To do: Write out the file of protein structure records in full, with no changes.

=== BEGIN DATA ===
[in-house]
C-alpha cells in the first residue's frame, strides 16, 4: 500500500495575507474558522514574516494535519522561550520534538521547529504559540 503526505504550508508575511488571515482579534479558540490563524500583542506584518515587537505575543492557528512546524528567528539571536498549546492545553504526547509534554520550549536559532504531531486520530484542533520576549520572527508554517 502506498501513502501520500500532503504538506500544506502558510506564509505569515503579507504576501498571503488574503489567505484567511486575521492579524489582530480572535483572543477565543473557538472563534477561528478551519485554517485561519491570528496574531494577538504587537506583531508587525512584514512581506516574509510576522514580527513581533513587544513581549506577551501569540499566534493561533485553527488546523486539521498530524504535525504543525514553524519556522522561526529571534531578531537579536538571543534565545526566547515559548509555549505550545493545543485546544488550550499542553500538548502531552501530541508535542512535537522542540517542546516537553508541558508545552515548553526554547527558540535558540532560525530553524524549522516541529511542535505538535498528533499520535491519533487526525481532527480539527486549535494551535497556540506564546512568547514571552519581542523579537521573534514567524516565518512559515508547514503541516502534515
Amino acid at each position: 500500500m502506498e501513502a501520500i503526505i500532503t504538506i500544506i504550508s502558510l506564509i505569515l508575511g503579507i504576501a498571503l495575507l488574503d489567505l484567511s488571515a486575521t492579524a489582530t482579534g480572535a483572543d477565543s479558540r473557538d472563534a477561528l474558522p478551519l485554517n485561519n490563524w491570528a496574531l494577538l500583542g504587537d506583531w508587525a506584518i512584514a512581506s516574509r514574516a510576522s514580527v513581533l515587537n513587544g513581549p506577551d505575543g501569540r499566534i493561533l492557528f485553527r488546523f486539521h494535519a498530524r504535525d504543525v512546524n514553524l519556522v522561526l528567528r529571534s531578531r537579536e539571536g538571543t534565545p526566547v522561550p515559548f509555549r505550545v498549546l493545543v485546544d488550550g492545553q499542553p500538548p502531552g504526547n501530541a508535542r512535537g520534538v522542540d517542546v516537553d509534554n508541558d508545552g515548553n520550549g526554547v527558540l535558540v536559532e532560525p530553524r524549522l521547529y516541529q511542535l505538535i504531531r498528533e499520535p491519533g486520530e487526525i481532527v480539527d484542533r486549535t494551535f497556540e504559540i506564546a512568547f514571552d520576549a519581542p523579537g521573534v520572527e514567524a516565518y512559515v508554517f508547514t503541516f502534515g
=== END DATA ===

[in-house]
C-alpha cells in the first residue's frame, strides 16, 4: 500500500495575507474558522514574516494535519522561550520534538521547529504559540 503526505504550508508575511488571515482579534479558540490563524500583542506584518515587537505575543492557528512546524528567528539571536498549546492545553504526547509534554520550549536559532504531531486520530484542533520576549520572527508554517 502506498501513502501520500500532503504538506500544506502558510506564509505569515503579507504576501498571503488574503489567505484567511486575521492579524489582530480572535483572543477565543473557538472563534477561528478551519485554517485561519491570528496574531494577538504587537506583531508587525512584514512581506516574509510576522514580527513581533513587544513581549506577551501569540499566534493561533485553527488546523486539521498530524504535525504543525514553524519556522522561526529571534531578531537579536538571543534565545526566547515559548509555549505550545493545543485546544488550550499542553500538548502531552501530541508535542512535537522542540517542546516537553508541558508545552515548553526554547527558540535558540532560525530553524524549522516541529511542535505538535498528533499520535491519533487526525481532527480539527486549535494551535497556540506564546512568547514571552519581542523579537521573534514567524516565518512559515508547514503541516502534515
Amino acid at each position: 500500500m502506498e501513502a501520500i503526505i500532503t504538506i500544506i504550508s502558510l506564509i505569515l508575511g503579507i504576501a498571503l495575507l488574503d489567505l484567511s488571515a486575521t492579524a489582530t482579534g480572535a483572543d477565543s479558540r473557538d472563534a477561528l474558522p478551519l485554517n485561519n490563524w491570528a496574531l494577538l500583542g504587537d506583531w508587525a506584518i512584514a512581506s516574509r514574516a510576522s514580527v513581533l515587537n513587544g513581549p506577551d505575543g501569540r499566534i493561533l492557528f485553527r488546523f486539521h494535519a498530524r504535525d504543525v512546524n514553524l519556522v522561526l528567528r529571534s531578531r537579536e539571536g538571543t534565545p526566547v522561550p515559548f509555549r505550545v498549546l493545543v485546544d488550550g492545553q499542553p500538548p502531552g504526547n501530541a508535542r512535537g520534538v522542540d517542546v516537553d509534554n508541558d508545552g515548553n520550549g526554547v527558540l535558540v536559532e532560525p530553524r524549522l521547529y516541529q511542535l505538535i504531531r498528533e499520535p491519533g486520530e487526525i481532527v480539527d484542533r486549535t494551535f497556540e504559540i506564546a512568547f514571552d520576549a519581542p523579537g521573534v520572527e514567524a516565518y512559515v508554517f508547514t503541516f502534515g